The last century has been a tumultuous ride for men. Our self-identity has changed substantially from that of our forefathers. This is not a bad thing, after all equality of genders is important, but it is challenging to understand how we can be a man in the modern age.

What I am discussing here is not gender identity. Obviously, there are females that exhibit masculine tendencies and behaviours and vice-versa. There always has been. So, let us first understand that I am discussing biological imperatives that drive the majority of humans with a Y chromosome.

Someone said to me recently that the world is being encouraged to become increasingly feminine. I’m not sure I agree with that, but I understand why they felt that way. In a lot of cases the typical markers of being masculine are not appreciated. We are consistently encouraged to be less aggressive and less decisive which is at direct conflict with our biological imperative.

Scientifically speaking, humanity has two sections of brain the primitive and modern. The primitive controls those instinctive reactions we have, such as our fight or flight response or that feeling we get when we know someone or something is watching us. The modern brain deals with the more complex cognitive functions. Essentially what differentiates us from the rest of the animal kingdom. The ability to assess information and make a decision that may be instinctually irrational.

There is a disconnect between how, as men, we feel we should instinctually behave and how we know society will expect us to behave. This is not to say that our instincts should rule our behaviour, but we need to understand how these cognitive processes work so we do not have internal conflict as a result.

Men do need an outlet for some of our instinctual behaviours. Usually this manifests as something like participation in full contact sports or other physical pursuits to channel that energy. Some men do not channel that energy in a positive way and suffer from all sorts of mental issues as a result. We were not designed to be sedentary day in day out, we were designed to be active to survive. As we ignore this biological imperative, we continue to suffer.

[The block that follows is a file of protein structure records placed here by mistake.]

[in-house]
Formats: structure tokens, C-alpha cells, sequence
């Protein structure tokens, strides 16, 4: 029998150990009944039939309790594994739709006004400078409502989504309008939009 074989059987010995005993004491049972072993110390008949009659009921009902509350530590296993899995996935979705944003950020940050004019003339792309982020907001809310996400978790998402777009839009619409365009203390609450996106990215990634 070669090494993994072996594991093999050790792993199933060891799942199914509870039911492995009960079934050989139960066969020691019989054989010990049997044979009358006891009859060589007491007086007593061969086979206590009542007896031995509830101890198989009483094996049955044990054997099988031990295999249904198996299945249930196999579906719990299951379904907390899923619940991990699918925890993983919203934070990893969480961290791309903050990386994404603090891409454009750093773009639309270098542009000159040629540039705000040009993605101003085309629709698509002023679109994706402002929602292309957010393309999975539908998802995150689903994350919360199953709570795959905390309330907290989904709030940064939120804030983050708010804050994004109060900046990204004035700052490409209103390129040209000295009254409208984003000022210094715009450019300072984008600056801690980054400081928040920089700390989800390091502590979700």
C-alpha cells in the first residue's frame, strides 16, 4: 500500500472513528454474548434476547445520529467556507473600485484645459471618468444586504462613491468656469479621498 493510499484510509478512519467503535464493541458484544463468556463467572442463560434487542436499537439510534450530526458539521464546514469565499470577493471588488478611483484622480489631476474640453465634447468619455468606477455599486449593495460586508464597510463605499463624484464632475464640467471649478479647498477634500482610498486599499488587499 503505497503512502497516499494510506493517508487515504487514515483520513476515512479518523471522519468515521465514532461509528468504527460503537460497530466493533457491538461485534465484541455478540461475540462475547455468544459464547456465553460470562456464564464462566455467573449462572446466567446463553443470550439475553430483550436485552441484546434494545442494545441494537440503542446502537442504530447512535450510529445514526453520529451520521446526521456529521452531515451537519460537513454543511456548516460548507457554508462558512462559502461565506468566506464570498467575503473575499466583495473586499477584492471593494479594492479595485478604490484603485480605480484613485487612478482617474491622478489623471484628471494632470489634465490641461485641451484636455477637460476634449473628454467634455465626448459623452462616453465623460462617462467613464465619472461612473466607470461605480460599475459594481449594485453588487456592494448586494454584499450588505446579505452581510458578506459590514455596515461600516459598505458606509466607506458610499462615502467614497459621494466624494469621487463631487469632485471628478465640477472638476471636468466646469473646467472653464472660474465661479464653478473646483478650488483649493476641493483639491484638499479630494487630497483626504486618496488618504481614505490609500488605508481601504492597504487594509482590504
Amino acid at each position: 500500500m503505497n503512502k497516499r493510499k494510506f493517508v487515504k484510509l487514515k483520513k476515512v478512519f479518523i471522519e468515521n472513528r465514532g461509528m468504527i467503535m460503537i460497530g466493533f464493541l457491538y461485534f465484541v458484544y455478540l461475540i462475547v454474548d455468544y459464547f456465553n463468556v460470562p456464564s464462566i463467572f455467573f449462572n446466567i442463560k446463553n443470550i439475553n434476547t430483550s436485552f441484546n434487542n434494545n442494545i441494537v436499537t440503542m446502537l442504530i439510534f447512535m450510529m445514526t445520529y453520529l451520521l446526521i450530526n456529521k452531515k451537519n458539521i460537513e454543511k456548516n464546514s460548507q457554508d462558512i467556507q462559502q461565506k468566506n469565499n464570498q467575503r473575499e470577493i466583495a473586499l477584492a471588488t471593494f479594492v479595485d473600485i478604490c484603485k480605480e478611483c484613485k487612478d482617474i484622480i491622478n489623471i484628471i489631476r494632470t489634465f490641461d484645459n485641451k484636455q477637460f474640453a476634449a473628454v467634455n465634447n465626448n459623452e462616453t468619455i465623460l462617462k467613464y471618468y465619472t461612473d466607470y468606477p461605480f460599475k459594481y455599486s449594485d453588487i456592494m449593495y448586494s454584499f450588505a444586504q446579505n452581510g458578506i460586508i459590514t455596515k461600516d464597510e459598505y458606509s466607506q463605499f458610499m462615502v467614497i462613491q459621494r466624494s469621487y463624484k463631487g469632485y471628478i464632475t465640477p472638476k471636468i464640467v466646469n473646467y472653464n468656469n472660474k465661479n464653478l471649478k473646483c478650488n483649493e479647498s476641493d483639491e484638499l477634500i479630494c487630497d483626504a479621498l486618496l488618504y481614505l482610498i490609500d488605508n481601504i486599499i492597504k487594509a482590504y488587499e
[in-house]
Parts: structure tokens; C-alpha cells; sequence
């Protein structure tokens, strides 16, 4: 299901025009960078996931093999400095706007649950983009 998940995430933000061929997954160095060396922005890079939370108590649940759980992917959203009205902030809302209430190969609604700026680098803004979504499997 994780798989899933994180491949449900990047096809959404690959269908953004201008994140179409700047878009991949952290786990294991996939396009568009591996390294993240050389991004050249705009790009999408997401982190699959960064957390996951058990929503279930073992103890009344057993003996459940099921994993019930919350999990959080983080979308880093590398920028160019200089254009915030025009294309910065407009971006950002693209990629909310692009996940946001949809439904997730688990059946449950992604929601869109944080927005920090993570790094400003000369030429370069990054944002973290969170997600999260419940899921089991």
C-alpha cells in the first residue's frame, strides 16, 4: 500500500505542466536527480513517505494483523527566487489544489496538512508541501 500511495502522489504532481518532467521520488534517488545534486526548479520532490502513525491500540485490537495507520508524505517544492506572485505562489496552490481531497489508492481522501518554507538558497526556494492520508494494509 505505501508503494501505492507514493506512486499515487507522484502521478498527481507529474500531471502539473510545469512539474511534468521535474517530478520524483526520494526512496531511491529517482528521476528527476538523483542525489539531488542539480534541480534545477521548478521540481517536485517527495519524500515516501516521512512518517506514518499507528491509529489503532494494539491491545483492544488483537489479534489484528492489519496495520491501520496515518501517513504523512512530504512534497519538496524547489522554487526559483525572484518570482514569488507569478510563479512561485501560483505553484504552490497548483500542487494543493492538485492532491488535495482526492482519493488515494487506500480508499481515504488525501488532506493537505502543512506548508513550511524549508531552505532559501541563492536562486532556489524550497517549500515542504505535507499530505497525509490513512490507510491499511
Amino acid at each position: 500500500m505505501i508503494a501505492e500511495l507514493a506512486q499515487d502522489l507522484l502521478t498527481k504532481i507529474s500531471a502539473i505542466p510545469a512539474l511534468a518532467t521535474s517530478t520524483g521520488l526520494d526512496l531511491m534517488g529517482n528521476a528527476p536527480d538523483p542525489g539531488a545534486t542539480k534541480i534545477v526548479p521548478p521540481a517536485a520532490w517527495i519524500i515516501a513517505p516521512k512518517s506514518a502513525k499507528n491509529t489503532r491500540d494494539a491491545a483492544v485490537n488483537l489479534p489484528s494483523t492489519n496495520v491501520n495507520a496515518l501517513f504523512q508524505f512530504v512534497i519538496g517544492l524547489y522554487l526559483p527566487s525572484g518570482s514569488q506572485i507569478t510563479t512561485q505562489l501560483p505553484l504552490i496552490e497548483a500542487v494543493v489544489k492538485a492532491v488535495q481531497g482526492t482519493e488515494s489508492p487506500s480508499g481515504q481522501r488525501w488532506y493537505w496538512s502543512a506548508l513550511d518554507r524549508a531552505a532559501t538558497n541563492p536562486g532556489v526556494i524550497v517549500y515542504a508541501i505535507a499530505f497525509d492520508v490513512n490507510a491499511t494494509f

There is an obvious correlation between men in advanced nations with primarily sedentary lifestyles suffering an increased rate of depression. In a society where you are required to be physically active to achieve survival goals, you don’t have time to be depressed.

What is one to do then, as a man in modern society? Typically, modern society is not geared towards supporting male biological imperatives. Our male ancestors hunted and fought for survival, they were physically fit and able. We are not descended from sedentary people, so why are we primarily sedentary now?

To make positive changes firstly, you have to make lifestyle changes that support channelling of that masculinity. Secondly, having a supportive partner that understands and enjoys you being a man. Thirdly, understanding the limitations and advantages of being male and appreciating the differences in human biology that has such an impact on our mental wellbeing.

As a personal example, when I joined the Army we were put through ‘focused-aggression training’. This did not mean losing your shit in an anger fuelled rage. Rather this was using that inherent aggression to charge a target with bayonets and attack. Yes, this is a specific example but it serves to highlight the use of such physical training in channelling aggression in a manner not harmful to others. Other than the poor targets.

It is true that being male in modern society appears to be a lot easier in theory than it is in practice. All of our struggles will be unique, but the mental instincts that drive us are the same.

Nathan Masters

 

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